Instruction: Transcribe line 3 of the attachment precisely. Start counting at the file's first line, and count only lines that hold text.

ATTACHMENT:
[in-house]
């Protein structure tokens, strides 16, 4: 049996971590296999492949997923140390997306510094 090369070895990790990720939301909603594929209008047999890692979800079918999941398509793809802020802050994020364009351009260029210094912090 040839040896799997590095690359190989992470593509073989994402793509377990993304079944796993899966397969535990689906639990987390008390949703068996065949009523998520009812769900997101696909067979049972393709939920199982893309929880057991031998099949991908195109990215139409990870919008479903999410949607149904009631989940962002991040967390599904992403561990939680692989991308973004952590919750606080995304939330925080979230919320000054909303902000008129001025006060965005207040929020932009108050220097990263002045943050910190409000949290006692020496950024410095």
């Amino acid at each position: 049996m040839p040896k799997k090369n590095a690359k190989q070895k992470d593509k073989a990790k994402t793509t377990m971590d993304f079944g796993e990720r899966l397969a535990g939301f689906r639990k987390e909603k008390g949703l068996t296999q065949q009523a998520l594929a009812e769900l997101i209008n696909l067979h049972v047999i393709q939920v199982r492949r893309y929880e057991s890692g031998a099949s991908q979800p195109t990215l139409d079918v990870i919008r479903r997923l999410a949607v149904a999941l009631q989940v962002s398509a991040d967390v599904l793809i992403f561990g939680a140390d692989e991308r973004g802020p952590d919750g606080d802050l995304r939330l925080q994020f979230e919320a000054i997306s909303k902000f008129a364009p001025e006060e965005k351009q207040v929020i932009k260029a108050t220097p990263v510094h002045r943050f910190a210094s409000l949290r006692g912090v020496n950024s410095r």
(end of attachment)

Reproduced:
């Amino acid at each position: 049996m040839p040896k799997k090369n590095a690359k190989q070895k992470d593509k073989a990790k994402t793509t377990m971590d993304f079944g796993e990720r899966l397969a535990g939301f689906r639990k987390e909603k008390g949703l068996t296999q065949q009523a998520l594929a009812e769900l997101i209008n696909l067979h049972v047999i393709q939920v199982r492949r893309y929880e057991s890692g031998a099949s991908q979800p195109t990215l139409d079918v990870i919008r479903r997923l999410a949607v149904a999941l009631q989940v962002s398509a991040d967390v599904l793809i992403f561990g939680a140390d692989e991308r973004g802020p952590d919750g606080d802050l995304r939330l925080q994020f979230e919320a000054i997306s909303k902000f008129a364009p001025e006060e965005k351009q207040v929020i932009k260029a108050t220097p990263v510094h002045r943050f910190a210094s409000l949290r006692g912090v020496n950024s410095r």